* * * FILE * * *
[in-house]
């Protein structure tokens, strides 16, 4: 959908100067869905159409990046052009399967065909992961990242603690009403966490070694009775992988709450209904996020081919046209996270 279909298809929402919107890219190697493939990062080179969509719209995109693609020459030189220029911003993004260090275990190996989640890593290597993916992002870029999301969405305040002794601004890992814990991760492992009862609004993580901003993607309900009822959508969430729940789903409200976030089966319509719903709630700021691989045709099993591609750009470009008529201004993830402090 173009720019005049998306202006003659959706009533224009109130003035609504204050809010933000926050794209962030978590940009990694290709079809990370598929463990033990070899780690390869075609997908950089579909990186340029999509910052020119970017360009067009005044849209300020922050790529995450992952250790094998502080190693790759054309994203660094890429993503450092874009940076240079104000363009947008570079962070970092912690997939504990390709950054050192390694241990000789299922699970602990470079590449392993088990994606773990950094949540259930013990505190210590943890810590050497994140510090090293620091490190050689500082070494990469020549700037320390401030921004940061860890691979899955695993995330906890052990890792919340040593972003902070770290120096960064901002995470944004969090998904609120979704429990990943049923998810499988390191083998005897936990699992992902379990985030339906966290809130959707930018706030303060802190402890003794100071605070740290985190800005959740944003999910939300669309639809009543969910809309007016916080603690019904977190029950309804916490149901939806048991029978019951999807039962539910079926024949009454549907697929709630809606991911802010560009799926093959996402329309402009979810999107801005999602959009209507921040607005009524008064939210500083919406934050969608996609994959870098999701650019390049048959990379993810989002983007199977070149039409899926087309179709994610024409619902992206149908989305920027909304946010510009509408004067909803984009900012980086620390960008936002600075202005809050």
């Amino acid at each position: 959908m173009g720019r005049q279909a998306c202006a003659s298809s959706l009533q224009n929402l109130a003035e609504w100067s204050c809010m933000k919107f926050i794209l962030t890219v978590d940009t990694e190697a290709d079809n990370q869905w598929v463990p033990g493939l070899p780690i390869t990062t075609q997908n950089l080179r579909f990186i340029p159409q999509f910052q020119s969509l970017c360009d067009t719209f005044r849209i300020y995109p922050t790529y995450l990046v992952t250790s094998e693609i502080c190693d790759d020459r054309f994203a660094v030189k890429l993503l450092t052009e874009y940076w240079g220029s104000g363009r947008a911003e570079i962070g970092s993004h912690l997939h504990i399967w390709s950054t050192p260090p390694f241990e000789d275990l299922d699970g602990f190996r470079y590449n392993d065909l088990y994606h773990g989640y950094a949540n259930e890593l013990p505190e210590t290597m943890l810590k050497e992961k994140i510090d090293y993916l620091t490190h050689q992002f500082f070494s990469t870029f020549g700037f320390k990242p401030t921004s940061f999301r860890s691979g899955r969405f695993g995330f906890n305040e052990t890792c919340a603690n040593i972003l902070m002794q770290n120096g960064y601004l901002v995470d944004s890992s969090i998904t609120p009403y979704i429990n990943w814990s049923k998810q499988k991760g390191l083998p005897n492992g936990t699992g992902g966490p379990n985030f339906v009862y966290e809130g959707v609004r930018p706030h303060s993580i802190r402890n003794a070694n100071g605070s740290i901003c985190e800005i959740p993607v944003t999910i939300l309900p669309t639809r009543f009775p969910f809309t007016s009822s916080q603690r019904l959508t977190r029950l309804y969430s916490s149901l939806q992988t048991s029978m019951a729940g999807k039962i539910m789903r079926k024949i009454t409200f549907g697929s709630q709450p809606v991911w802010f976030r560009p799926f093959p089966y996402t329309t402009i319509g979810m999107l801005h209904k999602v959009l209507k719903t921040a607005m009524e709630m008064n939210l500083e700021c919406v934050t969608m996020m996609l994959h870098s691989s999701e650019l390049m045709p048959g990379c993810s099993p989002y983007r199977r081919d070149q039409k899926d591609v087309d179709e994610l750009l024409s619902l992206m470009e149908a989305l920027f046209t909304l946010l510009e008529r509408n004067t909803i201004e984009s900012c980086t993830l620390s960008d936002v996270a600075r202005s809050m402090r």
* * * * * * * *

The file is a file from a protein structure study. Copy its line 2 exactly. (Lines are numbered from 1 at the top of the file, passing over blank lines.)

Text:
């Protein structure tokens, strides 16, 4: 959908100067869905159409990046052009399967065909992961990242603690009403966490070694009775992988709450209904996020081919046209996270 279909298809929402919107890219190697493939990062080179969509719209995109693609020459030189220029911003993004260090275990190996989640890593290597993916992002870029999301969405305040002794601004890992814990991760492992009862609004993580901003993607309900009822959508969430729940789903409200976030089966319509719903709630700021691989045709099993591609750009470009008529201004993830402090 173009720019005049998306202006003659959706009533224009109130003035609504204050809010933000926050794209962030978590940009990694290709079809990370598929463990033990070899780690390869075609997908950089579909990186340029999509910052020119970017360009067009005044849209300020922050790529995450992952250790094998502080190693790759054309994203660094890429993503450092874009940076240079104000363009947008570079962070970092912690997939504990390709950054050192390694241990000789299922699970602990470079590449392993088990994606773990950094949540259930013990505190210590943890810590050497994140510090090293620091490190050689500082070494990469020549700037320390401030921004940061860890691979899955695993995330906890052990890792919340040593972003902070770290120096960064901002995470944004969090998904609120979704429990990943049923998810499988390191083998005897936990699992992902379990985030339906966290809130959707930018706030303060802190402890003794100071605070740290985190800005959740944003999910939300669309639809009543969910809309007016916080603690019904977190029950309804916490149901939806048991029978019951999807039962539910079926024949009454549907697929709630809606991911802010560009799926093959996402329309402009979810999107801005999602959009209507921040607005009524008064939210500083919406934050969608996609994959870098999701650019390049048959990379993810989002983007199977070149039409899926087309179709994610024409619902992206149908989305920027909304946010510009509408004067909803984009900012980086620390960008936002600075202005809050």